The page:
Studies comparing manual to ultrasonic instrumentation with or without surgical flap reflection report no significant difference between the two.28,33 Research also reveals that neither method removes all subgingival biofilm.28,34 The combined use of curets and an ultrasonic scaler appears more effective than either method alone. Studies show that regardless of the type of instruments employed, experienced clinicians can be effective at removing subgingival calculus. Furcations, CEJ sites, interproximal root flutings, deeper pockets, and multirooted teeth are most likely to exhibit residual calculus following SRP. Better results are more likely when manual and ultrasonic instrumentation are combined, or when either is followed by subgingival powder air-polishing.34,35 Although ineffective against calculus, air-polishing using glycine or erythritol powders appears as effective as other approaches for removal of subgingival biofilms.35,36
Lasers are among the most recent additions to the armamentarium. Used either as monotherapies or as adjuncts, lasers have been used to mitigate SRP’s traditional inadequacies in the hope of increasing desired clinical outcomes.37 There is an absence of strong evidence supporting the effectiveness of lasers as adjuncts to SRP.7,38,39 More high-quality research is needed in this area.
REEVALUATION AND MAINTENANCE
Clinicians should strive to deliver periodontal maintenance that meets or exceeds the norm. In that effort, repeated reassessment is necessary to determine if different approaches are warranted. Assessment of nonsurgical therapy is complicated by three variables. First, removing all subgingival biofilm and calculus is demanding — and may be impossible. Second, detecting subgingival calculus is challenging. Third, the quality of self-care is inconsistent. Absent good self-care, it is difficult to determine whether persistent signs of inflammation are caused by supra- or subgingival etiologies.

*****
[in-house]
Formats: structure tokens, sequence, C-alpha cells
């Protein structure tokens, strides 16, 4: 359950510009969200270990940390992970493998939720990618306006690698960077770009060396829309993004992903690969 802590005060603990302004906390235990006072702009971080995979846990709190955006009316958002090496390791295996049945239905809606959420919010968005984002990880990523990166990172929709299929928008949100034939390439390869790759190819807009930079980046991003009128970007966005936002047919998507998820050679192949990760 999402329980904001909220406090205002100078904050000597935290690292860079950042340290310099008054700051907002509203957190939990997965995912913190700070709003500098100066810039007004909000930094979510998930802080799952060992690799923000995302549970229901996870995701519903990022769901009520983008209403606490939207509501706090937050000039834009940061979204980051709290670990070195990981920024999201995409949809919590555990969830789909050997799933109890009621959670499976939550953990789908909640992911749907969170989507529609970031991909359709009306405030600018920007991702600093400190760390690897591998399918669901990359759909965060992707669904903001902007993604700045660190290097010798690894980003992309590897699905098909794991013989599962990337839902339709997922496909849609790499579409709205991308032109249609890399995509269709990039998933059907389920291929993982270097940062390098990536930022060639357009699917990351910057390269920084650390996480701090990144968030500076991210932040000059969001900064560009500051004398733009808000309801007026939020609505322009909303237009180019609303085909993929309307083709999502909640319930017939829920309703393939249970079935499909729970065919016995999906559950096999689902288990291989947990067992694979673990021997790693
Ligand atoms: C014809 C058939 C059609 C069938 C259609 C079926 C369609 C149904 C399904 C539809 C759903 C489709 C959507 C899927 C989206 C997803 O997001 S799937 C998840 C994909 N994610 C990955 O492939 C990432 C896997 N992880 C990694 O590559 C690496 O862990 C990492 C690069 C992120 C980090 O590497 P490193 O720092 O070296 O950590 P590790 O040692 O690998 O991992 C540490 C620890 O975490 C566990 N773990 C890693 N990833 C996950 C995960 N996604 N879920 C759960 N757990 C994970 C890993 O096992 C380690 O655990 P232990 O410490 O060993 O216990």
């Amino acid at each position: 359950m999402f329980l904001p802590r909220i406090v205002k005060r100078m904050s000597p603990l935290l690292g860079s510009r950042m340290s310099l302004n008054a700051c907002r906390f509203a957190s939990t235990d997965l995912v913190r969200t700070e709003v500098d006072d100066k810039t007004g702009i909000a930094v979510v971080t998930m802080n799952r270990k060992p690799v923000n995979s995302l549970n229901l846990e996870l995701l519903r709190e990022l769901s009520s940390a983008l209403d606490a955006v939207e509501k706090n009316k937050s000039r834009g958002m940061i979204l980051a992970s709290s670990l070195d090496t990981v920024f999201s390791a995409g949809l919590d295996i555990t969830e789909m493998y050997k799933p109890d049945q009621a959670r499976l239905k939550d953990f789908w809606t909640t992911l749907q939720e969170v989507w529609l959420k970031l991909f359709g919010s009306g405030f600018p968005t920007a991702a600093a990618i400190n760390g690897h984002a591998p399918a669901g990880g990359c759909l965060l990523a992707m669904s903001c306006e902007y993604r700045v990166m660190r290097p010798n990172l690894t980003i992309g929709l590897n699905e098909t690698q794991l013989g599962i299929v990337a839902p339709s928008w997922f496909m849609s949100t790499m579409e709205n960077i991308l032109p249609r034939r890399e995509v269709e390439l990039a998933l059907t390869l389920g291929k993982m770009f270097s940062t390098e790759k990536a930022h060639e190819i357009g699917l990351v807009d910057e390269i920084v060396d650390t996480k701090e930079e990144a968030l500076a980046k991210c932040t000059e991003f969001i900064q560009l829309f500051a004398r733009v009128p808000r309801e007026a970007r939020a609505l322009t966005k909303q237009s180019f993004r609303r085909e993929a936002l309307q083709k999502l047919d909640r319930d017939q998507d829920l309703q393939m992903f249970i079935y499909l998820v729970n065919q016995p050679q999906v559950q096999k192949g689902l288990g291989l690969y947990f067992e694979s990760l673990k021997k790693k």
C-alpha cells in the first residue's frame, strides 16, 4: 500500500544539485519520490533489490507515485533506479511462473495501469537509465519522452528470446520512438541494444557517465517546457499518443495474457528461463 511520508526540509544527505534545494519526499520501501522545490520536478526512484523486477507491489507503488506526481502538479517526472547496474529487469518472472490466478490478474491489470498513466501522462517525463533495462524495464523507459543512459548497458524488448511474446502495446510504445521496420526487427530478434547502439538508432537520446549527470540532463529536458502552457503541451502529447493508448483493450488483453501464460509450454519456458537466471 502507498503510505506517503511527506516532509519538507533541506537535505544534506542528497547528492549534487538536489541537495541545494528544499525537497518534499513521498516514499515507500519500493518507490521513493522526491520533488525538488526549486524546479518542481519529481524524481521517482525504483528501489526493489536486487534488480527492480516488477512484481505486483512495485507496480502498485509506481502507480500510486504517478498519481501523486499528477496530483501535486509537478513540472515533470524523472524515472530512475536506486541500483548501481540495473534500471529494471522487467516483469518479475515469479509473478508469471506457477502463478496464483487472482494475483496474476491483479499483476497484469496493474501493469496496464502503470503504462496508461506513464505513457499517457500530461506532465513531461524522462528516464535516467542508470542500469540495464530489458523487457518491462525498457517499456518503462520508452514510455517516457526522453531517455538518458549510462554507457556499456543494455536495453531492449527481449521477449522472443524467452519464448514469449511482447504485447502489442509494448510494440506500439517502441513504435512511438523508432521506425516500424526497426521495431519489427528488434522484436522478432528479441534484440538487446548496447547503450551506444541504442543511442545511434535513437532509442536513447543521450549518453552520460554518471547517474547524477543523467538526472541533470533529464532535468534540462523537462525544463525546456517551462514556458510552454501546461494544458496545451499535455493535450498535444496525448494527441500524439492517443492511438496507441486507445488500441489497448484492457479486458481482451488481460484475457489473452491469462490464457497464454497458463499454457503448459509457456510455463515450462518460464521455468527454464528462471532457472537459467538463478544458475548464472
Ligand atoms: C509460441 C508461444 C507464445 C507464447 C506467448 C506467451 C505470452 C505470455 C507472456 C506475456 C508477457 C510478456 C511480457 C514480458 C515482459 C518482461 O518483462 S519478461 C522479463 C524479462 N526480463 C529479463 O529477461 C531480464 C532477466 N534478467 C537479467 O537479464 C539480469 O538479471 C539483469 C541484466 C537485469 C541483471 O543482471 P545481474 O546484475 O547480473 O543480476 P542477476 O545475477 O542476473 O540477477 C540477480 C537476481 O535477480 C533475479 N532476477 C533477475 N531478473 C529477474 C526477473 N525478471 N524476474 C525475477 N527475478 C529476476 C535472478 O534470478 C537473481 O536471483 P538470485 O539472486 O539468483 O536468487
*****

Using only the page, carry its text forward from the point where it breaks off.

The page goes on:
Sherman et al40 looked at the detection of subgingival calculus via tactile perception. They reported a high false negative response (77.4%) when comparing clinical reports of calculus-free root surfaces versus low-magnification microscopic evaluation of those same surfaces. Tactile perceptions of the subgingival environment lack sensitivity, specificity and reproducibility. Put simply, if root calculus cannot be seen, it cannot be reliably detected. And even if detected, the inability to see the tooth surface offers no assurance the calculus has been removed. This often results in residual calculus and over-instrumentation (excessive removal of cementum or dentin — or both).
The interval between completion of nonsurgical periodontal therapy (i.e., SRP) and the first reevaluation appointment should be long enough to allow near-complete healing of treated sites. The connective tissues of an inflamed gingival lamina propria may require as many as 12 weeks of healing following SRP. Reevaluation is not an endpoint, but a waypoint. Additionally, reevaluation of any periodontal treatment, including SRP, requires a reassessment of the same clinical parameters used to diagnose disease and construct the original treatment plan.41
Two important aspects of reassessment can be viewed in the context of research that revealed bleeding on probing is not a completely reliable prognostic indicator for subsequent attachment loss, and sites consistently free of bleeding on probing (the desired results of adequate SRP, combined with good self-care) will not incur subsequent attachment loss.42 This research provides an important clinical goal; however, the investigation was of limited duration, which further suggests the presence of persistent bleeding on probing bodes poorly for a site.